- Fourth-quarter adjusted earnings seen as low as $1.6 billion
- BG also reports results, with output expected to beat forecast
Royal Dutch Shell Plc, which is buying BG Group Plc in the industry’s largest deal in a decade, expects fourth-quarter profit to drop at least 42 percent after the rout in crude prices deepened.
Profit adjusted for one-time items and inventory changes probably shrank to $1.6 billion to $1.9 billion, Shell said Wednesday in a preliminary earnings statement. That compares with the $1.8 billion average estimate of nine analysts surveyed by Bloomberg, and profit of $3.3 billion a year earlier.
In Pictures: Aboard a Rig That Helps Power Britain
Look inside BG Group's Armada gas platform off the coast of Aberdeen
BG also published a provisional results statement that showed its 2015 oil and natural-gas production will probably beat forecasts. It expects full-year adjusted profit to be about 58 percent lower.
Crude’s collapse below $28 a barrel has driven down Shell’s market value to the lowest in seven years and prompted concern it may be overpaying for BG’s production and cash flow. Shell has prepared for a prolonged market slump by cutting staff and spending. Job losses at both companies in 2015 and 2016 will exceed 10,000, including 2,800 after the combination takes effect, according to Chief Executive Officer Ben Van Beurden, repeating previous announcements.
“Shell has reiterated its determination to see the BG deal through, despite some concerns around the viability of the transaction given a depressed oil price which is under continuing pressure,” Richard Hunter, head of equities at Hargreaves Lansdown Stockbrokers, said in an e-mail. BG’s “robust operational performance” in Australia and Brazil “vindicate a large part of the rationale for the deal,” he said.
The average price of Brent crude, the international benchmark, fell 42 percent in the quarter from a year earlier to $44.69 a barrel, the lowest since 2009.
Shell’s B shares, the class of stock used in the deal, dropped 6.7 percent to close at 1,277.50 pence in London on Wednesday, giving it a market value of $116 billion. The shares have retreated 17 percent this year, extending last year’s 31 percent decline.
The company has justified the BG deal by saying it boosts Shell’s ability to maintain dividends, makes it the world’s biggest liquefied natural gas company and gives it oil and gas assets from Australia to Brazil.
Shell expects to earn $400 million to $500 million from its oil and gas production and LNG businesses in the fourth quarter. That includes $1.6 billion to $1.9 billion from the gas division, meaning the company will probably report a loss from oil, according to Richard Griffith, a London-based analyst at Canaccord Genuity Ltd.
“The surprise is how strong the integrated gas business has been,” Griffith said by phone. “That’s a point Shell wants to make because the BG deal is the combination of two powerful gas companies.”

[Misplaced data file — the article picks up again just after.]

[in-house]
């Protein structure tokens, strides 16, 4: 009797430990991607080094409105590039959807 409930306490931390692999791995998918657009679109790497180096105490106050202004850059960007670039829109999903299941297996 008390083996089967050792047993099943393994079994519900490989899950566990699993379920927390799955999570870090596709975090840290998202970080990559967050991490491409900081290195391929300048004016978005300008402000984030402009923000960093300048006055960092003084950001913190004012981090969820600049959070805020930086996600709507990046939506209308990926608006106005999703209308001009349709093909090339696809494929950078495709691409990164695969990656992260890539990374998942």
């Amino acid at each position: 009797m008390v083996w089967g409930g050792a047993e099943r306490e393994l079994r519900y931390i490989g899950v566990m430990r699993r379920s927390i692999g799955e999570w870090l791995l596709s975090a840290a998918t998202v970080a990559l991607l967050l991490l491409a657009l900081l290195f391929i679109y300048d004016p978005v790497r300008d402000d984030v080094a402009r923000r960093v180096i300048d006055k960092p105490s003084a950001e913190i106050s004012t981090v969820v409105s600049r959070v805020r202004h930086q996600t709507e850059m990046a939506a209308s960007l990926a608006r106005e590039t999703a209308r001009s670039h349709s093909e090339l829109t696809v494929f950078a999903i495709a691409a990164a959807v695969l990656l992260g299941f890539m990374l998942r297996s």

Shell reduced operating costs by $4 billion, or about 10 percent, in 2015, and plans to cut them by $3 billion this year, the company said. It plans $33 billion of capital expenditure this year following the combination with BG, lower than a previous estimate of $35 billion. The company has the flexibility to shrink that further, according to the statement.
“Bold, strategic moves shape our industry,” Van Beurden said. “The completion of the BG transaction, which we are expecting in a matter of weeks, will mark the start of a new chapter in Shell, to rejuvenate the company, and improve shareholder returns.”
Aberdeen Asset Management Plc and Invesco Asset Management Ltd., two of Shell’s major shareholders, have said they will support its plan to buy BG even with crude’s decline. The acquisition allows The Hague-based Shell to accelerate the reshaping of its portfolio toward deepwater assets and gas, and BG’s production is likely to grow strongly in the next three to five years, Invesco fund manager Martin Walker said.
Standard Life Investments is the only Shell holder that has so far publicly said it will vote against the combination because the acquisition is “value destructive.”
BG, the U.K.’s third-biggest oil company, said 2015 production probably averaged 704,000 barrels of oil equivalent a day, exceeding its forecast of 680,000 to 700,000 barrels a day. Shell’s fourth-quarter production is likely to average 3 million barrels a day.
BG, based in Reading, England, expects full-year adjusted earnings of about $1.7 billion, excluding income from asset sales, when it publishes final results Feb. 5. That compares with profit of $4 billion in 2014.
BG is also taking a net charge of about $700 million in the fourth quarter to include an impairment due primarily to the slump in oil and gas prices and a revision of reserves including North Sea and Tunisia projects, the company said.
BG shares dropped 4.5 percent to 897.60 pence, extending their decline this year to 8.9 percent. Shell in April offered to pay 0.4454 of its B shares and 383 pence for each BG share. The discount of BG to the offer price was 5.7 percent on Wednesday. It reached 12.6 percent on Dec. 21.
Shell’s shareholders are scheduled to vote on the acquisition on Jan. 27 and BG’s the next day. Shell requires the backing of 50 percent of its holders. In BG’s case, votes in favor must represent at least 75 percent of the total value of the company’s shares. The merger will probably become effective Feb. 15. Shell will report final quarterly and full-year earnings on Feb. 4.